Catherine Dean

Finding gratitude under strange circumstances

Being the daughter of a mother with narcissistic traits, as well as being bullied at school, is quite a melting pot of troubles. I was physically and mentally bullied at school. Teachers and parents were no help. In fact, the way they dealt with me made me feel like I deserved it, I did something wrong. Add to this the fact that in my mothers eyes I was not good enough. The reasons for my deficiencies varied from day to day. Weight, clothing, studies, career choices. The list was endless. She made me feel worthless. To this day she still tries to undermine my confidence.

As a child I was not allowed to show any emotions. Being happy about something was being smug. Feeling sad? Not allowed. Socks needed to be pulled and teeth gritted. Not all emotional display was banned. Displeasure was mother’s default mode. When provoked, she could out-tantrum a three year old toddler. Her temper was legendary as was the hardness of her hand. She readily dealt out corporal punishment for the slightest infringement of her rules.

I couldn’t wait to leave home. University provided the perfect opportunity to escape. I met life-long friends there and discovered that my upbringing was far from normal. As a young woman I vowed I would never be like my mother, never treat any child I might have the way I was mistreated.
It is because of that vow that I have two kids who readily share their ups and downs without fear of ridicule. They know they are loved no matter what. Unconditional love. We have fun together. Emotions and feelings are expressed freely. Of course they have tested the boundaries. This is part of life as a family. My parenting skills are always under scrutiny from mother. Meh! (She hates this expression!) Her way totally sucked. Mine is not perfect but seems to work for us and that’s what matters.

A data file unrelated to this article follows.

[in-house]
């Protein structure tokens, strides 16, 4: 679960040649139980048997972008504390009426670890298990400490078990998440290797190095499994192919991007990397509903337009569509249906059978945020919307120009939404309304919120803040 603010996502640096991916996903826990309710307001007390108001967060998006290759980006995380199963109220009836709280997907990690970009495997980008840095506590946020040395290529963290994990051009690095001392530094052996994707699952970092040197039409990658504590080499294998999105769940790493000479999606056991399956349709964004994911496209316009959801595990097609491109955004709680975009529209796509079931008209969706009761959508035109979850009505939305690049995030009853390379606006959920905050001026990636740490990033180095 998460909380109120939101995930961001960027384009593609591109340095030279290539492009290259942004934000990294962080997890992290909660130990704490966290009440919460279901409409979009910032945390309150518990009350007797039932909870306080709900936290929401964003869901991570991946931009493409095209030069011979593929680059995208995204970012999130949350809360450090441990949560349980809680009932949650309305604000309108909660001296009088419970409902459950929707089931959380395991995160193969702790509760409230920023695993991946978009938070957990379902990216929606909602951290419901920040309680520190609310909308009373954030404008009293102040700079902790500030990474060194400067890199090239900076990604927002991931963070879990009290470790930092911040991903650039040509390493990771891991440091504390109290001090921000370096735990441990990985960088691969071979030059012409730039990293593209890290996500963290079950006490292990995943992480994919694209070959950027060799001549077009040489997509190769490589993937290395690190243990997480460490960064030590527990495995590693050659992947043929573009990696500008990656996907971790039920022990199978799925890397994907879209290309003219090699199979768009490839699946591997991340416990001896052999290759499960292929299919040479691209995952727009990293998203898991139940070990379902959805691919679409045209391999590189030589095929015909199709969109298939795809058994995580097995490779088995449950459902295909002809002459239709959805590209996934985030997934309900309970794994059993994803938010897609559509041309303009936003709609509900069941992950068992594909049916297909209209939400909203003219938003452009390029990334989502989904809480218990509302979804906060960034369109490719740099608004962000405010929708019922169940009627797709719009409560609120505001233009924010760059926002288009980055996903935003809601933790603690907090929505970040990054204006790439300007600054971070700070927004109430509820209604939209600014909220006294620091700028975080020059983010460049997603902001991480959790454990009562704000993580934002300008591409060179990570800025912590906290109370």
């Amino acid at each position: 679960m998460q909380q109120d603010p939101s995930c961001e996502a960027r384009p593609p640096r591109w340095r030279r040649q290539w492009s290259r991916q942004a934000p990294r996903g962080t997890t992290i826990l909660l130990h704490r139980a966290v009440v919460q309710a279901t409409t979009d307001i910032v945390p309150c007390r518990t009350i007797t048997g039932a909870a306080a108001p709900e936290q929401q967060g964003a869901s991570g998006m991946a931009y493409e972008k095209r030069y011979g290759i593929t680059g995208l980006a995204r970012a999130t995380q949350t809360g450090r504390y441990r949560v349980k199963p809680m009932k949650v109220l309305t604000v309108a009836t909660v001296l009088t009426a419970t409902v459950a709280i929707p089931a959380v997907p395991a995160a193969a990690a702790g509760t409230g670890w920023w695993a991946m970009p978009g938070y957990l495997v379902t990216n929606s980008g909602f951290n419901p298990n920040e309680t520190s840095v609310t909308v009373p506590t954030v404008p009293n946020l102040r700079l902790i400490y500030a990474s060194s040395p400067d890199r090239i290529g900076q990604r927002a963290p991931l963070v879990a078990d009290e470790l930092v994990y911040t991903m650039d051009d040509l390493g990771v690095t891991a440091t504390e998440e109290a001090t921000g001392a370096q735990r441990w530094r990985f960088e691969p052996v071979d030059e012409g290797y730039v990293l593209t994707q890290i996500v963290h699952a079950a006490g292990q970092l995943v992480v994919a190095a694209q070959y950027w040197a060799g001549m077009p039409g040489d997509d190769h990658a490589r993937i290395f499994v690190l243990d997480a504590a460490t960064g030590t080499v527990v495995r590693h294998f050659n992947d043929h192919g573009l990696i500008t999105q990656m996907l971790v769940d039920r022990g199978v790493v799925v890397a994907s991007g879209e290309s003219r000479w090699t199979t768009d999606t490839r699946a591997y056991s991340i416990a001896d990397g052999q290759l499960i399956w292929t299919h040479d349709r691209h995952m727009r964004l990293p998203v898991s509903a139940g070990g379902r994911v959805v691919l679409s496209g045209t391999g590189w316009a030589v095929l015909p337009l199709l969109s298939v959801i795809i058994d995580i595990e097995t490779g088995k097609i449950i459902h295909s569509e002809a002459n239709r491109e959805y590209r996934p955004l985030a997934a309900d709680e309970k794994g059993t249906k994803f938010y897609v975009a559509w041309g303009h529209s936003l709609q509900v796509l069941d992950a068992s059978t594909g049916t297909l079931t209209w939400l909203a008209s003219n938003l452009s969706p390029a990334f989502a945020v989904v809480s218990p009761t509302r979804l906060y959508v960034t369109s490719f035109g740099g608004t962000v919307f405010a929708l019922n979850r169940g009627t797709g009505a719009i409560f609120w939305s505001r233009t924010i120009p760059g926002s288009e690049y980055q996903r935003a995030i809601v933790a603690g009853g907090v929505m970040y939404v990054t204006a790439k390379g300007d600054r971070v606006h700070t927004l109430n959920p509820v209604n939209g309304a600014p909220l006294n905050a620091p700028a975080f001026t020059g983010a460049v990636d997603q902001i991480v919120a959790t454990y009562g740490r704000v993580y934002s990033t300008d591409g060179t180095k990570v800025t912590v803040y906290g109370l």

So what has all this to do with affecting ones menopause? Well the trouble with bottling up feelings and emotions (as taught by mother) is that eventually there will be a reckoning. Mine came at the start of perimenopause. In my last blog, I said I would write about the connection between my childhood experiences and my menopausal symptoms. So here goes.
All the horrible, scary symptoms I experienced were from unprocessed feelings and emotions from childhood. As a very logical, proof-driven person, I found it hard to understand. Fortunately I was introduced to a wonderful woman who totally understood what I was going through and why I was terrified. This was my leap of faith. This lovely lady was a psychologist.

Turns out my poor body had been trying to get my attention to care for it and nurture it. The more I ignored my feelings and bottled my emotions the more extreme my symptoms became. With the help of Dr Siskin, I faced my childhood issues and learned to speak ‘me’. I think it’s easier to learn Klingon than ‘me’. Instead of being scared of every physical symptom, and heaven knows there’s plenty of them during the change, I learned to read them. It took me around two years of therapy to get there but I did, and so can any of us if we choose to. I found additional  help by reading books by Louise Hay, Dr Christiane Northrup, and Susun Weed.

And there you have it. The short version. I’ve shifted from empirical scientist to spiritual adventurer and I’ve never been happier. Earlier this week I reached an important milestone in my life. I’ve not had a period for over a year now so that makes me postmenopausal. I have plans to celebrate my third age, second spring, cronehood. I have no plans to go quietly, with decorum. Life is for living so let me at it!

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